How to Promote Political Content on Facebook in 251 Easy Steps

Aficionados of this blog (both of you) may recall that I published a piece on the Covington Catholic controversy back in January.

Readers seemed to respond to the post, and, before I knew it, the piece had over 300 organic shares on Facebook.  I figured this would be a good candidate for paid promotion on Mr. Zuckerberg’s platform, but I also knew that I needed to act quickly before our insatiable and hopelessly sloppy news media pushed some other racially-tinged item to the fore in an attempt to cover up past journalistic malpractice and further incite the public.  You know.  The usual.

Since I had promoted numerous pieces of content in the past—many of which touched on political issues—I didn’t anticipate encountering any problems.  Unfortunately, this was the first time I had attempted to promote an article that included social commentary since Facebook SUPER SOLEMNLY vowed to crack down on content created by nefarious (read: Russian) sources.

As a result, Facebook treated me to this message when I tried to promote the Covington piece.

You’ll notice here that I’m told that I’m not “authorized” to run ads “related to politics and issues of national importance.”

Right off the bat, the idea that there’s an approval process for this type of advertising is worrisome.  Point blank—I’m less concerned about obviously fake articles from foreign sources than I am about the political leanings of domestic tech giants influencing who is an “approved” source of information.

Nevertheless, I decided to go through the process.

If you’d like a sneak preview of the increasingly maddening steps required to become an “approved” account, you’ve come to the right place.

The first thing I needed to do was to turn on two-factor authorization.  Most people under 50, especially if they’ve produced any kind of online content for work, have had to use this type of security check.  The basic concept is to force a second, near-instantaneous verification on a different device (usually a cell phone).  It’s mildly annoying, but not onerous.  It’s also a good way to weed out people who have stumbled upon a shared computer or who happen to know your password.  Unless they also stole your cell phone, two-factor authorization prevents them from accessing your account.  Easy enough.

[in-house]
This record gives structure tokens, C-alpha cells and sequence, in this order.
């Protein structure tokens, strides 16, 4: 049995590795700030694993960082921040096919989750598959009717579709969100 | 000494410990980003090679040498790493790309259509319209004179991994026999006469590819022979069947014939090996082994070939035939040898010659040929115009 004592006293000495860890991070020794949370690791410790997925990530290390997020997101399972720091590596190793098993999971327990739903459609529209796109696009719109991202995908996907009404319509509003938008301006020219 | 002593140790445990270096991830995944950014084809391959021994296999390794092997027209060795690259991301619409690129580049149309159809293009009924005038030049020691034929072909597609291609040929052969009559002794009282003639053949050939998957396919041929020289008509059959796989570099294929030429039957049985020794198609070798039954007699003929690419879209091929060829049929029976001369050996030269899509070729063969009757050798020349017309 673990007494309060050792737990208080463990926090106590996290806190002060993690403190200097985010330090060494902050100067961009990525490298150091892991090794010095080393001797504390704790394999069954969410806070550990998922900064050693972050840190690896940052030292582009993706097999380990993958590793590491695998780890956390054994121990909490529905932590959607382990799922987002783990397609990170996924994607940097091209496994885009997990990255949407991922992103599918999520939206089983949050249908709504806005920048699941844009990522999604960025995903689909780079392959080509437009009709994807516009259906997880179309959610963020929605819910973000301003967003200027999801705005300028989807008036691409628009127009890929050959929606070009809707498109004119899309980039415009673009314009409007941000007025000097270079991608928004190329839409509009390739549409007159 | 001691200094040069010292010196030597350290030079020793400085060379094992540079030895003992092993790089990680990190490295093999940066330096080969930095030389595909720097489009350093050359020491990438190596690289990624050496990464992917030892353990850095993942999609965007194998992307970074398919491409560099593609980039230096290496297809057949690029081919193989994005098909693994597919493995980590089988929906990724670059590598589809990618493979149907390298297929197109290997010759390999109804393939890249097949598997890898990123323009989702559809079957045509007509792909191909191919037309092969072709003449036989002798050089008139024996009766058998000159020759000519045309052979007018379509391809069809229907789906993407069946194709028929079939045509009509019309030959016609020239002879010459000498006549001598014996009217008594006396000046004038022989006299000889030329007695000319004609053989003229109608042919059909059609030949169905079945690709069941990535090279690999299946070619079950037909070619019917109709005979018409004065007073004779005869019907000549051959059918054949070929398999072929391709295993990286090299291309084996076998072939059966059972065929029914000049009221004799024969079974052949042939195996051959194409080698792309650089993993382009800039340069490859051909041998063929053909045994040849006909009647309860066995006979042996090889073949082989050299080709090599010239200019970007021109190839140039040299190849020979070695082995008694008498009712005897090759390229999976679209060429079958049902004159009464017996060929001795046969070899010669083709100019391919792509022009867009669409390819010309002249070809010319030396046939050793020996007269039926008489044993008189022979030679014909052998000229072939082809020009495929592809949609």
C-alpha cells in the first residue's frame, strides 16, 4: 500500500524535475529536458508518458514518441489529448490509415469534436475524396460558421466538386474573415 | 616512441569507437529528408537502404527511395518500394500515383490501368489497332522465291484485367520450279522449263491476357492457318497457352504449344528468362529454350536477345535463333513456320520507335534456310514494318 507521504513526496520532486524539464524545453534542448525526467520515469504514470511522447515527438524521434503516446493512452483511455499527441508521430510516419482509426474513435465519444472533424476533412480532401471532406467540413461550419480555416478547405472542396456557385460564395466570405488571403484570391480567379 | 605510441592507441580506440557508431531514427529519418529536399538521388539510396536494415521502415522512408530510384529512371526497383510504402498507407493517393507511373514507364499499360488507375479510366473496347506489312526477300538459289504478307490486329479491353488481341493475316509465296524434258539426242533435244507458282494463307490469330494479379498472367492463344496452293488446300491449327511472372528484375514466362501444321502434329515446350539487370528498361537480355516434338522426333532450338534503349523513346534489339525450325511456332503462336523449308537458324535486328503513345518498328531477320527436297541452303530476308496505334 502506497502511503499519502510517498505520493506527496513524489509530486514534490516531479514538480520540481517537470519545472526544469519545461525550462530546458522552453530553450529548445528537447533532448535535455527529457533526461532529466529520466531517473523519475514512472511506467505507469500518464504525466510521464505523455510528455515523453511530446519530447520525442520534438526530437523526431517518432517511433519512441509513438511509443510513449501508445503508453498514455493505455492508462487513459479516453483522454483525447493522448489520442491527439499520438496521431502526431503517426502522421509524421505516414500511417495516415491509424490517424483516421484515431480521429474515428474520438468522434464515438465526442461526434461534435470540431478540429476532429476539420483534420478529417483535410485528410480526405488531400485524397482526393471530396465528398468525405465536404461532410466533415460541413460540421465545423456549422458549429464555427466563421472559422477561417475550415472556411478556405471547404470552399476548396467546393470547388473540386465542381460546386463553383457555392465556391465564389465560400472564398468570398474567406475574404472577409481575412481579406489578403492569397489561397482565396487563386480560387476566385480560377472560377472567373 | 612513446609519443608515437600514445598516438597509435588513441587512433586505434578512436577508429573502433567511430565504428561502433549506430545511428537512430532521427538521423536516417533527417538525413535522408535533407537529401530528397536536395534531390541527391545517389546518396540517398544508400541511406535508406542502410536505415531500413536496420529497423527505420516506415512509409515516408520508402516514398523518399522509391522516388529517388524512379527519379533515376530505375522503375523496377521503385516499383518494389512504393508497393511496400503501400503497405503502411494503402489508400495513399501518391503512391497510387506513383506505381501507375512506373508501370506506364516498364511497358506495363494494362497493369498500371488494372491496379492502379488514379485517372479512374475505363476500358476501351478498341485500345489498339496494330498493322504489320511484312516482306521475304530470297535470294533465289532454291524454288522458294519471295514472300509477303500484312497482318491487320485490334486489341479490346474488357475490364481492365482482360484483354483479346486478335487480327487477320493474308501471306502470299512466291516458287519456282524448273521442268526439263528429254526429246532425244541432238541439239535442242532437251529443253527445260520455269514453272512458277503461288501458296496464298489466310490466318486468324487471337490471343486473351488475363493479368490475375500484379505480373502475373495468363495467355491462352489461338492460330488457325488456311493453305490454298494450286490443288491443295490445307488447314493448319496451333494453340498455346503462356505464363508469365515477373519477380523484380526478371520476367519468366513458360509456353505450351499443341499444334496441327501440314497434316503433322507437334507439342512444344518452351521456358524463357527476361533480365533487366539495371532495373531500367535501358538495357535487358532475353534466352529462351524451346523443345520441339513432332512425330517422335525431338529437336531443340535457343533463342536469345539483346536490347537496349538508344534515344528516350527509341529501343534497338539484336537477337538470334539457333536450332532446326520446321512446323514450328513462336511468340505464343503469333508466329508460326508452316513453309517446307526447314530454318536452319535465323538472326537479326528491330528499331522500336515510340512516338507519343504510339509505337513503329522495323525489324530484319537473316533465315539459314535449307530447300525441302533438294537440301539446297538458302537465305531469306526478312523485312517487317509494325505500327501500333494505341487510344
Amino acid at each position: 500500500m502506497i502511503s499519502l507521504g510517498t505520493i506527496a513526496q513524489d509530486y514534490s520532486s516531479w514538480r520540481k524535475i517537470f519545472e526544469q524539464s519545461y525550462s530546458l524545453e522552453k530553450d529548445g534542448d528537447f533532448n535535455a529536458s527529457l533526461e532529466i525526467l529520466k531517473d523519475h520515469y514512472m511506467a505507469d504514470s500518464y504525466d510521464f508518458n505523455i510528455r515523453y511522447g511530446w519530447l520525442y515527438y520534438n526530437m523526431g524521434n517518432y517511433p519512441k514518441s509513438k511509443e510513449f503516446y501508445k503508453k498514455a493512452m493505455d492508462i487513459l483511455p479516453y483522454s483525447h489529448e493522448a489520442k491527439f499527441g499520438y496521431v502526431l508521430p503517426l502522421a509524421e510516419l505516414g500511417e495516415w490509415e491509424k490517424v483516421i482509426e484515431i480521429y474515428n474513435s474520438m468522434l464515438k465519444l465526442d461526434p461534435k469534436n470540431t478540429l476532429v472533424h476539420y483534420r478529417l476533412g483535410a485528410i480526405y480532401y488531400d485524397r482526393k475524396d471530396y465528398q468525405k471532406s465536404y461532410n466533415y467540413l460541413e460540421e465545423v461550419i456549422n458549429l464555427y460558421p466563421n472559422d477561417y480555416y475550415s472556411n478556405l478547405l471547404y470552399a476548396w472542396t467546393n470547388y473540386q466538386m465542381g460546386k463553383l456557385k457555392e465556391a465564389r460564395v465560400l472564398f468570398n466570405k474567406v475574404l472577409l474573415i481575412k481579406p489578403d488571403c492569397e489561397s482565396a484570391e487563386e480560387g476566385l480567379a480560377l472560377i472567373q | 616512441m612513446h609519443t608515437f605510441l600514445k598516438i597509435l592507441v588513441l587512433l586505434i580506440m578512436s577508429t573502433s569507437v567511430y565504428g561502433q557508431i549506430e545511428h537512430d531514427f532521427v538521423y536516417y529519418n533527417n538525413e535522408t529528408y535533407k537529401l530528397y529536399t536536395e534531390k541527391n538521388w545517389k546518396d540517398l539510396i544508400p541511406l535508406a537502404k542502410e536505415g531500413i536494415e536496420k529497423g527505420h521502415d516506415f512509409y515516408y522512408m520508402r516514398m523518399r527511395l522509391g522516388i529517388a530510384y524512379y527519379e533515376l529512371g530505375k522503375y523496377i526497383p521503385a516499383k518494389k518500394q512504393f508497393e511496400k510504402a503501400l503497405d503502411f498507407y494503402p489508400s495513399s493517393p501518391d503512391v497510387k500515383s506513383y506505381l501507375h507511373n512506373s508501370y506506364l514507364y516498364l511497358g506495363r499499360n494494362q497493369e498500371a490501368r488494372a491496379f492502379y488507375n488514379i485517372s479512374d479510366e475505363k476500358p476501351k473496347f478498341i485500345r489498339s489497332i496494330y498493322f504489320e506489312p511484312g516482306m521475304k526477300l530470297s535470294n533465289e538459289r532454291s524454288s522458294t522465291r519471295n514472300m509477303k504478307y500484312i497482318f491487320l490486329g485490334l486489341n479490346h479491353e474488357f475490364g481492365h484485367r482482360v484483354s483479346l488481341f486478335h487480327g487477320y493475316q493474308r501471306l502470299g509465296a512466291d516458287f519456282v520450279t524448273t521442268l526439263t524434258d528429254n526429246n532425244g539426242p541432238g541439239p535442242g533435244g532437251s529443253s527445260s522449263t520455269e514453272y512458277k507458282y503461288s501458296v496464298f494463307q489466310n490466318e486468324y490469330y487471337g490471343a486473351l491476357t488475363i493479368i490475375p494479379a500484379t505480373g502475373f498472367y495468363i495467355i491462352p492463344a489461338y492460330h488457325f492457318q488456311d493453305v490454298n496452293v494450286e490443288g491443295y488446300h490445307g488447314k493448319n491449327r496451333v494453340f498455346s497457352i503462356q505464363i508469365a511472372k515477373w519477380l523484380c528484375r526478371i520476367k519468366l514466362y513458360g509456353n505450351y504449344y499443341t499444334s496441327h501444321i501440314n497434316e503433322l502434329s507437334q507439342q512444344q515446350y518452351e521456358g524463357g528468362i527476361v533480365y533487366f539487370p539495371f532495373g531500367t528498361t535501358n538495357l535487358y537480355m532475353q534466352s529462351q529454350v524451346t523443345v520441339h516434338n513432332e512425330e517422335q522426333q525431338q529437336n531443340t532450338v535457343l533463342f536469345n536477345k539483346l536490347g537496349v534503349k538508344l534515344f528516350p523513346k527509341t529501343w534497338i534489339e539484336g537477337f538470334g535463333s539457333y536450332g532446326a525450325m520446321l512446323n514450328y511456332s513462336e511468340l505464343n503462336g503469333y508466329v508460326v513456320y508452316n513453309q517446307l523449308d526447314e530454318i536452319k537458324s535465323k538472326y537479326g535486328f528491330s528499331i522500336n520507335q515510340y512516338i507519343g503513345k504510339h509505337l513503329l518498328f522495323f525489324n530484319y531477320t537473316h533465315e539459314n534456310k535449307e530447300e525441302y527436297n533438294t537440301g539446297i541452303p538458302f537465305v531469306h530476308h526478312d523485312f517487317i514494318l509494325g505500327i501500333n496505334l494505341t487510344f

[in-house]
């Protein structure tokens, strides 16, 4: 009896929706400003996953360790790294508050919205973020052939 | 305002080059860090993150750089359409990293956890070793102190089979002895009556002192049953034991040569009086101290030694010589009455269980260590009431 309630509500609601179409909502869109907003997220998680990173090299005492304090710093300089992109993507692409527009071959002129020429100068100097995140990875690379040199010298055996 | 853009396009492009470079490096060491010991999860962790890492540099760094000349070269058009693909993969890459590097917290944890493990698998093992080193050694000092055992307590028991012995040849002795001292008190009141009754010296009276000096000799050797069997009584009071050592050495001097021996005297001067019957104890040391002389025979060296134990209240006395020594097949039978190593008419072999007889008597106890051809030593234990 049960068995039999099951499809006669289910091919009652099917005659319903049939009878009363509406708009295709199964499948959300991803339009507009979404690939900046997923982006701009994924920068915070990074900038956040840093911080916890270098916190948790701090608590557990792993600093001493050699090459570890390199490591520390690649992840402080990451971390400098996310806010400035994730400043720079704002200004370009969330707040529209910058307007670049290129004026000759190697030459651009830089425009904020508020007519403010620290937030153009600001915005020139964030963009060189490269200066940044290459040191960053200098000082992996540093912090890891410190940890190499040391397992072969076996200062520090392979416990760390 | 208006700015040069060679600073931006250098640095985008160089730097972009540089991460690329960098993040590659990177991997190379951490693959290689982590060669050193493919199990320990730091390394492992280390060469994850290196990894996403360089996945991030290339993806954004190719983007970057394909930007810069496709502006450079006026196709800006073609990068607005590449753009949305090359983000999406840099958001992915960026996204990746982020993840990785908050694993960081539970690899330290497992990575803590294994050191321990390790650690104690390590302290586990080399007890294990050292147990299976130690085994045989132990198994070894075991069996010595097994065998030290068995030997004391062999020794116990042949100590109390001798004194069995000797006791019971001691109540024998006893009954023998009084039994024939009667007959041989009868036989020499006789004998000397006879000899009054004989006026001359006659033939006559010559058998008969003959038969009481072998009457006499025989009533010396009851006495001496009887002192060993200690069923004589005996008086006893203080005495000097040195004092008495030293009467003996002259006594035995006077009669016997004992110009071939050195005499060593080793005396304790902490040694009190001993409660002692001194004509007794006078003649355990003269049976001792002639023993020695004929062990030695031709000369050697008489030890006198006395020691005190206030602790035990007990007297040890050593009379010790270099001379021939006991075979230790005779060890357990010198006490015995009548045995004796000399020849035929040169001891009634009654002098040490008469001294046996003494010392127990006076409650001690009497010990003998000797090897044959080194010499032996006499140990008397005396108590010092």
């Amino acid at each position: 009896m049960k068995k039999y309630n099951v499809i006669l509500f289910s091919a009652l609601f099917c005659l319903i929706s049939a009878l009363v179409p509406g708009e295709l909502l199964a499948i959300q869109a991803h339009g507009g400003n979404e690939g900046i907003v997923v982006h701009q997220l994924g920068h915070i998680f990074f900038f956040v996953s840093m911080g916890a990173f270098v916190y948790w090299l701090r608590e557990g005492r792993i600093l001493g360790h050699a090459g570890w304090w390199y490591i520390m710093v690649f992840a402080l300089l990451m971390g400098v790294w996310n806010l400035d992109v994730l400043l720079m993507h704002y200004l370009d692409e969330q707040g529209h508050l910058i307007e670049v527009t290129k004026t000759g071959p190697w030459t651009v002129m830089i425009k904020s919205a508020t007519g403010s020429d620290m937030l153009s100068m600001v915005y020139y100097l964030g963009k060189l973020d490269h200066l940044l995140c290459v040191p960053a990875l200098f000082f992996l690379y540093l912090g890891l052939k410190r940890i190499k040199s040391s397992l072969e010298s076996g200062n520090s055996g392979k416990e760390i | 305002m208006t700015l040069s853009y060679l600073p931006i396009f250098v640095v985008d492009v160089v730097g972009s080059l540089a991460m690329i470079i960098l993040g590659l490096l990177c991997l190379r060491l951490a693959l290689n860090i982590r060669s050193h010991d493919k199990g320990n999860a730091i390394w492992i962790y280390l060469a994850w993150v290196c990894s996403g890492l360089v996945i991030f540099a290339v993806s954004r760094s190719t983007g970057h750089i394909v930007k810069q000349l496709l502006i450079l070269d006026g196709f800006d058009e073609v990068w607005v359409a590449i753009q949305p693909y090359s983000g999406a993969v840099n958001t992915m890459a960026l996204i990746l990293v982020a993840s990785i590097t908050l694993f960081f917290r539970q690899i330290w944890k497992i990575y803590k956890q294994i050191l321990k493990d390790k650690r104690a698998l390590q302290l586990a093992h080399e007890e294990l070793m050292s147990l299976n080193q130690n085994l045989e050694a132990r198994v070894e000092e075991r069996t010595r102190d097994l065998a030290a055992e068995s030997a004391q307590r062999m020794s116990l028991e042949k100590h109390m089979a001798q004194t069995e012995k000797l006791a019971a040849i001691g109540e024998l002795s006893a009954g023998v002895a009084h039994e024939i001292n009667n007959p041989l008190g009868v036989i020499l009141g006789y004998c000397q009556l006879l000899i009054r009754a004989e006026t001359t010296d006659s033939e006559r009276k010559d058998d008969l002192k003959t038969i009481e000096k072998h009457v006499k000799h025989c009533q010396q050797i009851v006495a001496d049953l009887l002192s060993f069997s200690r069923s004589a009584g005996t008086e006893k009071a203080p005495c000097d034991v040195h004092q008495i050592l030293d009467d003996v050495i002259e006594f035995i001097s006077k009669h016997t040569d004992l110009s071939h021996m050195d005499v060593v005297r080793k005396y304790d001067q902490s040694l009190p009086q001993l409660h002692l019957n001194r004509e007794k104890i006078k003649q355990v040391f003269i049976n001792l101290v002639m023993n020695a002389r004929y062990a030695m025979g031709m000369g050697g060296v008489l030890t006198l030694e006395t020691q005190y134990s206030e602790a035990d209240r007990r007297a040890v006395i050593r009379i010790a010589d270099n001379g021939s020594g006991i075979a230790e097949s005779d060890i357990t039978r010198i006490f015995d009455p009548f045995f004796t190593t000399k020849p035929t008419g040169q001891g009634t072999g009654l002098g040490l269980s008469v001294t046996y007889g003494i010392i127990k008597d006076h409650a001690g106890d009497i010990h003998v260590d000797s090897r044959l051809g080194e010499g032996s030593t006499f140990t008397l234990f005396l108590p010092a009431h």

Next, I needed to verify my physical address.  Unfortunately, this involved sending a snail mail letter that would take up to a week to arrive.

Protip: if you’re trying to promote content related to a time-sensitive topic, having to wait a week isn’t ideal.  A week is more than enough time for the media to cycle through multiple embarrassing coverage disasters.

At this point, I made peace with the fact that my authorization—if it ever happened—would come through too late for me to promote the Covington essay.

So be it.  I wanted to be ready for the next time.

Besides providing proof of a fixed physical address, I also needed to verify my personal identity.  To do that, I had to scan both sides of my driver’s license and send those images to Facebook.

Or, at least, I thought I was sending them to Facebook.  Turns out, they use an unnamed, third-party verification service.  That didn’t exactly put my concerns about privacy at ease.  And, guess what?  Despite receiving my driver’s license, this crack team of anonymous, third-party researchers “couldn’t find a match in any of their databases.”

This is quite odd, as I’ve lived at my current address for more than two years, and I’ve never had an address that wasn’t in Virginia.  In other words, I’ve only ever had a Virginia driver’s license, and I’ve been registered there for over two decades.